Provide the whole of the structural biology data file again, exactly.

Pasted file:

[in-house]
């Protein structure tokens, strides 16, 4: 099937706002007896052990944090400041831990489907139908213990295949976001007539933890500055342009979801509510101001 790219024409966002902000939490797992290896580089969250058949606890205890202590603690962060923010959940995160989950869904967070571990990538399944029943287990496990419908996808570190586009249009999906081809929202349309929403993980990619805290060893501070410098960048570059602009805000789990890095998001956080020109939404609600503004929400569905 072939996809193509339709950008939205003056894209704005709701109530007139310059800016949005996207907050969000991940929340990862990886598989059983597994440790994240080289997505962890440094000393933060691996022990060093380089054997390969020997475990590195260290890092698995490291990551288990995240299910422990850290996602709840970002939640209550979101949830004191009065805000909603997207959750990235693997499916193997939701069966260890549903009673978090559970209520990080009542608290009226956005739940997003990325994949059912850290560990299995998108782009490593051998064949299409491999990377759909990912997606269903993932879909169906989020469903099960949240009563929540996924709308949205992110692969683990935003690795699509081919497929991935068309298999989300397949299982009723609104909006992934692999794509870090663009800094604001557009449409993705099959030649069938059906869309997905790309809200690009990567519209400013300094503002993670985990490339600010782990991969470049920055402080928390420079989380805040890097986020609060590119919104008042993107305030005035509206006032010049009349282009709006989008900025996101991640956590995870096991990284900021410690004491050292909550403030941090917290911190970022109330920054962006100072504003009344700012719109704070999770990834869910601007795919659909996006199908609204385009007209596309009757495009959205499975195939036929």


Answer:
[in-house]
């Protein structure tokens, strides 16, 4: 099937706002007896052990944090400041831990489907139908213990295949976001007539933890500055342009979801509510101001 790219024409966002902000939490797992290896580089969250058949606890205890202590603690962060923010959940995160989950869904967070571990990538399944029943287990496990419908996808570190586009249009999906081809929202349309929403993980990619805290060893501070410098960048570059602009805000789990890095998001956080020109939404609600503004929400569905 072939996809193509339709950008939205003056894209704005709701109530007139310059800016949005996207907050969000991940929340990862990886598989059983597994440790994240080289997505962890440094000393933060691996022990060093380089054997390969020997475990590195260290890092698995490291990551288990995240299910422990850290996602709840970002939640209550979101949830004191009065805000909603997207959750990235693997499916193997939701069966260890549903009673978090559970209520990080009542608290009226956005739940997003990325994949059912850290560990299995998108782009490593051998064949299409491999990377759909990912997606269903993932879909169906989020469903099960949240009563929540996924709308949205992110692969683990935003690795699509081919497929991935068309298999989300397949299982009723609104909006992934692999794509870090663009800094604001557009449409993705099959030649069938059906869309997905790309809200690009990567519209400013300094503002993670985990490339600010782990991969470049920055402080928390420079989380805040890097986020609060590119919104008042993107305030005035509206006032010049009349282009709006989008900025996101991640956590995870096991990284900021410690004491050292909550403030941090917290911190970022109330920054962006100072504003009344700012719109704070999770990834869910601007795919659909996006199908609204385009007209596309009757495009959205499975195939036929």